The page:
How to spend time alone and love it
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Party of One1 of 9
By Paige Brettingen
Nothing against our kids, partners or friends, but sometimes, all of us really just need a day to ourselves. And, as it turns out, you'll be healthier and happier for taking it, says Emma Seppala, Ph.D, associate director of Stanford University's Center for Compassion and Altruism Research and Education. Alone time has a whole host of benefits, such as boosting your immune system, strengthening your relationships and improving your outlook on life. So go on and mark the calendar. You've got a date with yourself.
Full Attention2 of 9
Do that one thing you "never have time for." Like playing the guitar that's collecting dust in the closet. Or working on the painting you never quite finished. Besides feeling that wonderful sense of accomplishment, activities requiring concentration can boost your mood, says Seppala. "Research shows our mind wanders 50 percent of the time, but we're never more happy than when we're focused on the present moment," she says.
Play Time3 of 9
You officially have permission to be a kid again. Go horseback riding, shoot hoops or re-read your favorite childhood books. Revisiting the things you've always been passionate about (but no longer give yourself time for) creates a state of "flow." "Flow is what happens when we're totally immersed in our favorite activities and don't know time is going by," says Seppala. Being in this positive, playful state is also one of the best stress relievers.
Write On4 of 9
In Seppala's experience, most people often wait until disasters to contemplate what's really important to them. So one of her most recommended alone-time activities is to write letters of gratitude. Besides the feel-good effect it will have on your loved ones, it does you a whole lot of good, too. According to Seppala, research shows that gratitude increases social connection, improves optimism, boosts creativity and eliminates envy and materialism.
Power Down5 of 9
Turn off your phone, email and anything that starts with "i." Spend the day sitting somewhere peaceful, where you can focus on your breathing and simply do nothing. The happy contradiction is that alone time like this—in its purest form—will carry over to your other relationships. "If you connect to yourself, you start feeling more positive emotions," says Seppala. "And when we feel more positive emotions, we then connect to others more easily."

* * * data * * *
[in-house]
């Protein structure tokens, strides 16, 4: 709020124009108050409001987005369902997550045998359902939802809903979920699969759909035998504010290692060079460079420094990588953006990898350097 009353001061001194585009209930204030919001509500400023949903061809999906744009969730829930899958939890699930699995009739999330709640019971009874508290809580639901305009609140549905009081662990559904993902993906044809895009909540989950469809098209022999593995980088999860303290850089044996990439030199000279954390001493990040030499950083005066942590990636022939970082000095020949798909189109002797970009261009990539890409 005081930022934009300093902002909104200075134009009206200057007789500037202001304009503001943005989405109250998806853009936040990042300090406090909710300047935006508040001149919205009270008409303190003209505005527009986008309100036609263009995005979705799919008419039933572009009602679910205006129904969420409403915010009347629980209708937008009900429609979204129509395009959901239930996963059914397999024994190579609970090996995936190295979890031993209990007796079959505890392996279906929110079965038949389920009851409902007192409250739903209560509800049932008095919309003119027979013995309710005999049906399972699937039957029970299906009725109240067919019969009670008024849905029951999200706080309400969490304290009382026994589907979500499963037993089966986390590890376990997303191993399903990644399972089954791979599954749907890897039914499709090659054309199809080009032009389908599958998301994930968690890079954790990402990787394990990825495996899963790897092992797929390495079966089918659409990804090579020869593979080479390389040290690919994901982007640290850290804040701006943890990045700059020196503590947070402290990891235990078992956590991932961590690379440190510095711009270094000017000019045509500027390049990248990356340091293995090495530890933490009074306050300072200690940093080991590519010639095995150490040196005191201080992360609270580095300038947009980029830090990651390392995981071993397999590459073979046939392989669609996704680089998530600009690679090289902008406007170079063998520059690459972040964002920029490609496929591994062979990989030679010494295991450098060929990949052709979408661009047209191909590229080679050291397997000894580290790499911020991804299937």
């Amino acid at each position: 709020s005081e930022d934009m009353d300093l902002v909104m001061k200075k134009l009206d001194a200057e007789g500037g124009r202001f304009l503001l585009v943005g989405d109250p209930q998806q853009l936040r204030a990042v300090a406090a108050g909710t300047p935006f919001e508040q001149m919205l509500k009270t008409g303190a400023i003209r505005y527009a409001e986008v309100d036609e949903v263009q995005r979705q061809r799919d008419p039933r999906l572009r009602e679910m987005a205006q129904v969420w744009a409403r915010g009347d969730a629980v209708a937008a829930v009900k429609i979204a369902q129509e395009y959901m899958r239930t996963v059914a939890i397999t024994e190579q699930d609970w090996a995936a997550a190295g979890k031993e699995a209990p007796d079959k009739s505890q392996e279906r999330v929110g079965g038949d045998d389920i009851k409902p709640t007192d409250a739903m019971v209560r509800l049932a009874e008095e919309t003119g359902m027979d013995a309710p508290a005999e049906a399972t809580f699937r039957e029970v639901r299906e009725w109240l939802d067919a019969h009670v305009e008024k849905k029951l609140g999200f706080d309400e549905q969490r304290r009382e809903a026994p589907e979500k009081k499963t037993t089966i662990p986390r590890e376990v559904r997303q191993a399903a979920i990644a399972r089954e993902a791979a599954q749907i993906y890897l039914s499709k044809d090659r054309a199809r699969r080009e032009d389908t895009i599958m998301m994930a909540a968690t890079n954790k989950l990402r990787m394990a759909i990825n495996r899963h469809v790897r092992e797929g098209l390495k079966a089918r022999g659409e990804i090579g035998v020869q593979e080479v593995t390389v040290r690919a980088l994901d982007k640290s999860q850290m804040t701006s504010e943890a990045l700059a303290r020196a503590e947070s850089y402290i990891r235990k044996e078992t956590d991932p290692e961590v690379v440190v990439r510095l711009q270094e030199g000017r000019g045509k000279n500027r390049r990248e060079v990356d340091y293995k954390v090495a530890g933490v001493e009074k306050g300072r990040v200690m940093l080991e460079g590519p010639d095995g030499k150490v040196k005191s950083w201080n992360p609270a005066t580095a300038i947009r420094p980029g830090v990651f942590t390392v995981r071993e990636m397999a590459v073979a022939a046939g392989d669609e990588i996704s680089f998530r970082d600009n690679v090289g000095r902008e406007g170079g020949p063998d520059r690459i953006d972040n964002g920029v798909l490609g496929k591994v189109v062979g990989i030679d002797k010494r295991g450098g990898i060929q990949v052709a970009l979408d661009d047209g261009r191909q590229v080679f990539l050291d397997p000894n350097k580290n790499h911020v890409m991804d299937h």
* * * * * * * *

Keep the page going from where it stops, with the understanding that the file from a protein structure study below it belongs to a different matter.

Fear Factor6 of 9
Think of something that scares you and go after it. But before you start hyperventilating, consider this: It doesn't have to involve swimming with sharks or scaling Everest. It's anything that takes you out of your comfort zone, like going to the movies alone or dining solo. In Seppala's observations, women have a much harder time with these activities than men do. "Our brains are trained to think it's a scary thing," she says. "But exposing yourself to it gives you the chance to see whether that fear is even real."
Twice as Nice7 of 9
Spend a few hours scouting out small ways to help others. Seppala calls this "leaving fairy dust." A few of her suggestions: Go through the drive-thru and pay for the person behind you, buy a meal to give a homeless person, or just walk around and smile at strangers. Besides the "chain reaction" that results (nice deed begets nice deed), altruism stimulates the pleasure centers of the brain.
Wander Must8 of 9
Skip your go-to hangouts and explore a different neighborhood's cafes, stores or parks. Changing the scenery and breaking out of your everyday routine helps you stop "ruminating," says Seppala. Rumination is what happens when we keep rethinking the same problems or negative thoughts, which could then lead to depression.
Museum Pass9 of 9
Visiting a museum—whether it be art or history—has more of an impact on you than you might realize. Sure, you're getting a dose of culture, but it's also an opportunity to evaluate what you want your legacy to be. "Understanding that there were centuries of human beings before us and centuries more after us gives perspective on the duration of our own lives," says Seppala.
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